New health resources explain importance of active play

Issue: Volume 97, Number 10

Posted: 8 June 2018
Reference #: 1H9j8U

‘It’s all about play!’ – Active Play resources launched to get young tamariki to sit less, move more and sleep well.

The Ministry of Health has launched a package of free Active Play(external link) resources on its website. These resources support key messages outlined in the Sit Less, Move More, Sleep Well: Active play guidelines for under-fives, which were released in 2017.

One of the many great things about the Active Play resources is their uniqueness. Designed in Aotearoa New Zealand for Kiwi children and their whānau, the posters have bright, vibrant, contemporary designs which are at home in any play area or early learning environment. 

Printed copies of the resources have been sent to all early learning services in New Zealand. The Ministry of Health encourages services to display these resources prominently.

The Active Play resources were launched by Hon. Jenny Salesa, Associate Minister of Health and Education, in Auckland on 11 May 2018. Read Minister Salesa’s media release(external link)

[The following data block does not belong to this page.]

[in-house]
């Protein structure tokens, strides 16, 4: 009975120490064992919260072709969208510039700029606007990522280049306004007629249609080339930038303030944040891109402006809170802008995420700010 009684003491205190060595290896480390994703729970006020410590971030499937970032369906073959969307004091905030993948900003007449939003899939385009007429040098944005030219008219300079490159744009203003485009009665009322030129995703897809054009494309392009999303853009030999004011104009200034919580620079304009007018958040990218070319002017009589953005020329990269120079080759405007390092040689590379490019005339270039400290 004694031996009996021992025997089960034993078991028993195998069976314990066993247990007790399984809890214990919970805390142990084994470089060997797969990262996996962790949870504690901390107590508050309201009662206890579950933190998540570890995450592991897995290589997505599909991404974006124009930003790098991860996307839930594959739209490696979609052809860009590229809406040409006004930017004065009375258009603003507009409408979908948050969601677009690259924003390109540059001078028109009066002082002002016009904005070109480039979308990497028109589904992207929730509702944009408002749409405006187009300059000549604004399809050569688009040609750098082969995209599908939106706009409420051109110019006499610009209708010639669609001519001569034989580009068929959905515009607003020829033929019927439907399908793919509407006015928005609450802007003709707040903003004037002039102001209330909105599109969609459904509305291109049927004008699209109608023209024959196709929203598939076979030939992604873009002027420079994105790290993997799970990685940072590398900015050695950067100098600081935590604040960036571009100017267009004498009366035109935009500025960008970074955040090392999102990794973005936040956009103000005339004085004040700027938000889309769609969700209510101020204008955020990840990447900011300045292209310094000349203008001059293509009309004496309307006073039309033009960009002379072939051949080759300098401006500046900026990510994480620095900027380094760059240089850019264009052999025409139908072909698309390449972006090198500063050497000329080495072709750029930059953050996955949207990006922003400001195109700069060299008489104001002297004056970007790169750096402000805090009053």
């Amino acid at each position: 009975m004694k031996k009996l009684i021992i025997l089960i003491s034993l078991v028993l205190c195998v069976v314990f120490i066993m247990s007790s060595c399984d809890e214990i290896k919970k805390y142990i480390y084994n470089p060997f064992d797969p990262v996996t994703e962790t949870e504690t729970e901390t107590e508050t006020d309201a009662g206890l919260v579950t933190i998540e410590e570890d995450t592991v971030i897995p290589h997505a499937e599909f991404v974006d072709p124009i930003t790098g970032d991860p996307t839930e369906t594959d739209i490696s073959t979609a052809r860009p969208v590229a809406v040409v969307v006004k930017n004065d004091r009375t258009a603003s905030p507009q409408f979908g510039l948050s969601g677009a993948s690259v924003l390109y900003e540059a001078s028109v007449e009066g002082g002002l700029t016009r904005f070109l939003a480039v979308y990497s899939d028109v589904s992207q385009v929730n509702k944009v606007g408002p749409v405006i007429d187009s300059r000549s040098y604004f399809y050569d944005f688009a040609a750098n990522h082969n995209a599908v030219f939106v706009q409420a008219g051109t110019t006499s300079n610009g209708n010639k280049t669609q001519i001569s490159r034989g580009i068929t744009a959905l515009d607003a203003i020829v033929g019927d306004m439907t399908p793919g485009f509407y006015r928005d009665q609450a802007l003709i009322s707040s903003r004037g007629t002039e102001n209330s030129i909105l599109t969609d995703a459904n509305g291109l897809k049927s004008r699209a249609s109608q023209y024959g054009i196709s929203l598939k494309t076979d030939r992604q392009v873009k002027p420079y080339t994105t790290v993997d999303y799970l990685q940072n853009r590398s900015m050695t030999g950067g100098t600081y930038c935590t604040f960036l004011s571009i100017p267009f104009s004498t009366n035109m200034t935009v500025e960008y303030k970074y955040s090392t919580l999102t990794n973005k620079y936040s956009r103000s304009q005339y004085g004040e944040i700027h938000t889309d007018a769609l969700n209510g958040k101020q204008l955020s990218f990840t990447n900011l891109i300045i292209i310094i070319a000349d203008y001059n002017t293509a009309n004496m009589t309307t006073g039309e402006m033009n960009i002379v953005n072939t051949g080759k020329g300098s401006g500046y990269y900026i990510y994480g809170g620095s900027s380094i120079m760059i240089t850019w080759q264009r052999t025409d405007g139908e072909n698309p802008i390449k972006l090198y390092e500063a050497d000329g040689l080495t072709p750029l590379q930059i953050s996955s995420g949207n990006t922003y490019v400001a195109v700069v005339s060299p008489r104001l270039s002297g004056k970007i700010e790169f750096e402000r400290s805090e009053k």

The resources use kaupapa Māori to explain the importance of regular active play, limited sitting and screen time, and good quality sleep for tamariki. The Ministry of Health worked closely with Toi Tangata to develop the resources. Toi Tangata is a lead Māori nutrition and physical activity provider focused on developing and delivering kaupapa approaches to health.

There are four posters that outline the importance of limiting sitting time, encouraging regular movement during the day through play, and ensuring tamariki get the appropriate amount of sleep for their age. Three other posters contain the lyrics to an oriori (sleep lullaby), waiata and karakia.

The oriori was written to nurture and support good quality sleep, whilst the waiata acknowledges the importance of movement and play for tamariki. The karakia is designed to help talk to the children about their future aspirations and adventures.

In addition to the posters, there are mp3 audio files of the oriori and waiata which can be downloaded from the Ministry of Health’s website(external link) 

There are also two video downloads based on the traditional movements of pūngāwerewere (spiders) and mokomoko (lizards) to inspire tamariki to be active. Mokomoko and pūngāwerewere movements can be used for games such as Simon says, races, and obstacle courses.

For more information about the Active Play resources, or to download further copies, visit the Ministry of Health’s website(external link) 

BY Education Gazette editors
Education Gazette | Tukutuku Kōrero,

Posted: 12:24 pm, 8 June 2018

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